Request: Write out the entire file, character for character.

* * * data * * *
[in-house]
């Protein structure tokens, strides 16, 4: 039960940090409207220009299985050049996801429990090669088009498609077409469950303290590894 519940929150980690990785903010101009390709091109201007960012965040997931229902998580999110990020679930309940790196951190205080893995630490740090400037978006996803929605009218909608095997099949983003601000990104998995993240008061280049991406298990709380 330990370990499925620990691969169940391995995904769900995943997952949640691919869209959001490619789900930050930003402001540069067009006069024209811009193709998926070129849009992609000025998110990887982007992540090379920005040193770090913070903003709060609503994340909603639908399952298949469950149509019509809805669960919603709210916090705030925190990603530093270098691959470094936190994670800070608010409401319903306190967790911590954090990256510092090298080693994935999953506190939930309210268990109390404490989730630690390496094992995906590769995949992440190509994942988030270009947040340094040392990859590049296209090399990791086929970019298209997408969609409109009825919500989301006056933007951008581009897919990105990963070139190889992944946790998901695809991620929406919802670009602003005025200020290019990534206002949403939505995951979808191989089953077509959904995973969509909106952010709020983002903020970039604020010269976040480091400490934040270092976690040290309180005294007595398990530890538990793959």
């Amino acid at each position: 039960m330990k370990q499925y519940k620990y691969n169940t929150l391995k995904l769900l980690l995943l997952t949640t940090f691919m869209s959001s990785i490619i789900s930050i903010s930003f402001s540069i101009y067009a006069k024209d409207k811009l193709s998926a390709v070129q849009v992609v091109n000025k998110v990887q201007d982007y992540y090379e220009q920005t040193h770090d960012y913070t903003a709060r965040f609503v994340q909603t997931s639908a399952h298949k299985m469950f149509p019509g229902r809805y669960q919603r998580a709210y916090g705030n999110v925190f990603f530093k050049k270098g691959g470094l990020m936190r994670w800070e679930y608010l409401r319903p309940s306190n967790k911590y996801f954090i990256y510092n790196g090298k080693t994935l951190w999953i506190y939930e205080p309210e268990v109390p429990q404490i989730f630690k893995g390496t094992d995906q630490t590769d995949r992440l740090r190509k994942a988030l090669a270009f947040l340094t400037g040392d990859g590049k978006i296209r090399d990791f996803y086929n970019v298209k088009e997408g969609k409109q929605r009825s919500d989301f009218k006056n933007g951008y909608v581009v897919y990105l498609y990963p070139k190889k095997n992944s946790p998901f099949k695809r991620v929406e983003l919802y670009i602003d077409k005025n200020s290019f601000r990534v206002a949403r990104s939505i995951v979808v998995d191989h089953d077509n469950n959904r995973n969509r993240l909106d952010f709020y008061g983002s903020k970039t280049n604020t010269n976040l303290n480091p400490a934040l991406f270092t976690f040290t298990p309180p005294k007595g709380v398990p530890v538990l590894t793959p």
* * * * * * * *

[in-house]
């Protein structure tokens, strides 16, 4: 039960940090409207220009299985050049996801429990090669088009498609077409469950303290590894 519940929150980690990785903010101009390709091109201007960012965040997931229902998580999110990020679930309940790196951190205080893995630490740090400037978006996803929605009218909608095997099949983003601000990104998995993240008061280049991406298990709380 330990370990499925620990691969169940391995995904769900995943997952949640691919869209959001490619789900930050930003402001540069067009006069024209811009193709998926070129849009992609000025998110990887982007992540090379920005040193770090913070903003709060609503994340909603639908399952298949469950149509019509809805669960919603709210916090705030925190990603530093270098691959470094936190994670800070608010409401319903306190967790911590954090990256510092090298080693994935999953506190939930309210268990109390404490989730630690390496094992995906590769995949992440190509994942988030270009947040340094040392990859590049296209090399990791086929970019298209997408969609409109009825919500989301006056933007951008581009897919990105990963070139190889992944946790998901695809991620929406919802670009602003005025200020290019990534206002949403939505995951979808191989089953077509959904995973969509909106952010709020983002903020970039604020010269976040480091400490934040270092976690040290309180005294007595398990530890538990793959």
């Amino acid at each position: 039960m330990k370990q499925y519940k620990y691969n169940t929150l391995k995904l769900l980690l995943l997952t949640t940090f691919m869209s959001s990785i490619i789900s930050i903010s930003f402001s540069i101009y067009a006069k024209d409207k811009l193709s998926a390709v070129q849009v992609v091109n000025k998110v990887q201007d982007y992540y090379e220009q920005t040193h770090d960012y913070t903003a709060r965040f609503v994340q909603t997931s639908a399952h298949k299985m469950f149509p019509g229902r809805y669960q919603r998580a709210y916090g705030n999110v925190f990603f530093k050049k270098g691959g470094l990020m936190r994670w800070e679930y608010l409401r319903p309940s306190n967790k911590y996801f954090i990256y510092n790196g090298k080693t994935l951190w999953i506190y939930e205080p309210e268990v109390p429990q404490i989730f630690k893995g390496t094992d995906q630490t590769d995949r992440l740090r190509k994942a988030l090669a270009f947040l340094t400037g040392d990859g590049k978006i296209r090399d990791f996803y086929n970019v298209k088009e997408g969609k409109q929605r009825s919500d989301f009218k006056n933007g951008y909608v581009v897919y990105l498609y990963p070139k190889k095997n992944s946790p998901f099949k695809r991620v929406e983003l919802y670009i602003d077409k005025n200020s290019f601000r990534v206002a949403r990104s939505i995951v979808v998995d191989h089953d077509n469950n959904r995973n969509r993240l909106d952010f709020y008061g983002s903020k970039t280049n604020t010269n976040l303290n480091p400490a934040l991406f270092t976690f040290t298990p309180p005294k007595g709380v398990p530890v538990l590894t793959p």